Arctium minus, Lesser Burdock

Gardens & Landscapes, Invasive Species, Extension Master Gardener December 16, 2015 Print Friendly and PDF

Invasive Species: Arctium minus, Lesser Burdock

Lesser burdock is a tall (up to 6 ft. [1.8 m]) invasive biennial forb that occurs throughout the United States. First-year plants form large rosettes. A stout flowering stalk is formed in the second year. Stem leaves are large, heart-shaped, and very hairy on the undersides. Basal leaves are dark green, heart-shaped, and up to 1 ft. (0.3 m) long. Flowering occurs in July to October when pink to purple flowers develop. Flowers are enclosed in a prickly bur. The light brown seeds have hooks that can attach to clothing or animal fur allowing it to be distributed long distances from the parent plant. Lesser burdock can become a problematic invader of pastures, hay fields, and open prairie ecosystems. It acts as a secondary host for pathogens, such as powdery mildew and root rot, which affect economically important plants. Lesser burdock is native to Europe and came to the United States via accidental introduction.

What are invasive species and why should we be concerned about them? 


Taxonomy: Scientific and Common Names for This Species

Asterales > Asteraceae > Arctium minus Bernh.

Synonym(s): bardane, beggar's button, burdock, common burdock, small burdock, smaller burdock, wild burdock, wild rhubarb

Arctium minus - USDA PLANTS Profile

Distribution Maps

Lesser burdock - The reported distribution of this invasive species across the United States. (Source: Invasive Plant Atlas of the United States)

Up-to-the-minute distribution maps and why they are important

Reporting This Invasive Species

What is the best way and place to report the occurrence of an invasive species? 

 How to report an invasive species sighting to EDDMapS - Early Detection & Distribution Mapping System

EDDMapS - Report an invasive species to EDDMapS

Cooperative Extension Offices - Find your local Cooperative Extension office on this map provided by USDA

How to Identify

This invasive species can be identified by looking for the characteristics described in the paragraphs that follow.

Plant

A tall (up to 6 ft. [1.8 m]) invasive biennial forb that occurs throughout the United States. First-year plants form large rosettes. A stout flowering stalk is formed in the second year.

common burdock  Arctium minus Bernh. common burdock

Ohio State Weed Lab , The Ohio State University, bugwood.org

John D. Byrd, Mississippi State University, bugwood.org

Foliage

Stem leaves are large, heart-shaped, and very hairy on the undersides. Basal leaves are dark green, heart-shaped, and up to 1 ft. (0.3 m) long.

common burdock common burdock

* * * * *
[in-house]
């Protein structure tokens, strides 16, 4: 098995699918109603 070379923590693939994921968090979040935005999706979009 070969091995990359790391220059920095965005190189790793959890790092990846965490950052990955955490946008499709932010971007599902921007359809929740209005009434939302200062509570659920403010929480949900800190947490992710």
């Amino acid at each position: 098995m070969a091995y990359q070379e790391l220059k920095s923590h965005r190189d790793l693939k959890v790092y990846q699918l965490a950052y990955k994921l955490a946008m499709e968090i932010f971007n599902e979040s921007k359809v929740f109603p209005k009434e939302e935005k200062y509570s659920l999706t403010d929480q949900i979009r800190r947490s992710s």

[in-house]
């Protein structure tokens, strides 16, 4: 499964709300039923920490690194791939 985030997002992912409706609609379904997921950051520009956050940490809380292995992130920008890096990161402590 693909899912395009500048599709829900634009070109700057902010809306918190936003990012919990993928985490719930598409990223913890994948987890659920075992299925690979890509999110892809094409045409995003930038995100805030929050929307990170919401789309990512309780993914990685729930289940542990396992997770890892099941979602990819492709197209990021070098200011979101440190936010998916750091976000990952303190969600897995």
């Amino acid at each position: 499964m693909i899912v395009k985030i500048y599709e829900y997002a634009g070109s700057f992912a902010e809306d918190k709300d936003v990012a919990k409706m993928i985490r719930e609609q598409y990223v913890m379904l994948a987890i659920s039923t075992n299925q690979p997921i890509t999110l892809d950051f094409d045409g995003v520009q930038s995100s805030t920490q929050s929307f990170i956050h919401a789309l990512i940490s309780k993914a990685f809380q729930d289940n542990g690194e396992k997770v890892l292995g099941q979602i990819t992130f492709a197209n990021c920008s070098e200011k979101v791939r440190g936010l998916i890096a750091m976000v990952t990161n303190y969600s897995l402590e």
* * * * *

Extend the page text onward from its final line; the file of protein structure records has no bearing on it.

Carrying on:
Theodore Webster, USDA Agricultural Research Service, bugwood.org Bruce Ackley, The Ohio State University, bugwood.org

Flower

Flowering occurs in July to October when pink to purple flowers develop. Flowers are enclosed in a prickly bur.

common burdock

common burdock  Arctium minus Bernh.

Theodore Webster, USDA Agricultural Research
Service, bugwood.org
Mary Ellen (Mel) Harte, bugwood.org

Fruit

The light brown seeds have hooks that can attach to clothing or animal fur allowing it to be distributed long distances from the parent plant.

common burdock common burdock
Ohio State Weed Lab Archive, The Ohio State University, bugwood.org Ken Chamberlain, The Ohio State University, bugwood.org

Native Species That Resemble Lesser Burdock

 

- Images at invasive.org

   
bugwood.org bugwood.org

 

- Images at invasive.org

   
bugwood.org bugwood.org

 

Additional Images for Lesser Burdock

Lesser burdock - Images at Invasive.org

 

Learning Resources for Lesser Burdock

 

 

Additional Information, Biology, Control and Management Resources

Control and management recommendations vary according to individual circumstances. Location, habitat, weather, and a variety of other conditions are factors that help determine the best treatment choice. To find the safest and most effective treatment for your situation, consult your state's land-grant institution. If you will use chemicals as part of the control process, always refer to the product label.

United States Land-Grant University System - Find your land-grant university's College of Agriculture, Cooperative Extension Service, or other related partner on this map provided by USDA.

Weed Identification Guide - Virginia Tech

Weed of the Week - USDA Forest Service

Flora of North America - eFloras

Fact Sheet - MissouriPlants

Jepson Herbarium - University of California


 

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This work is supported by the USDA National Institute of Food and Agriculture, New Technologies for Ag Extension project.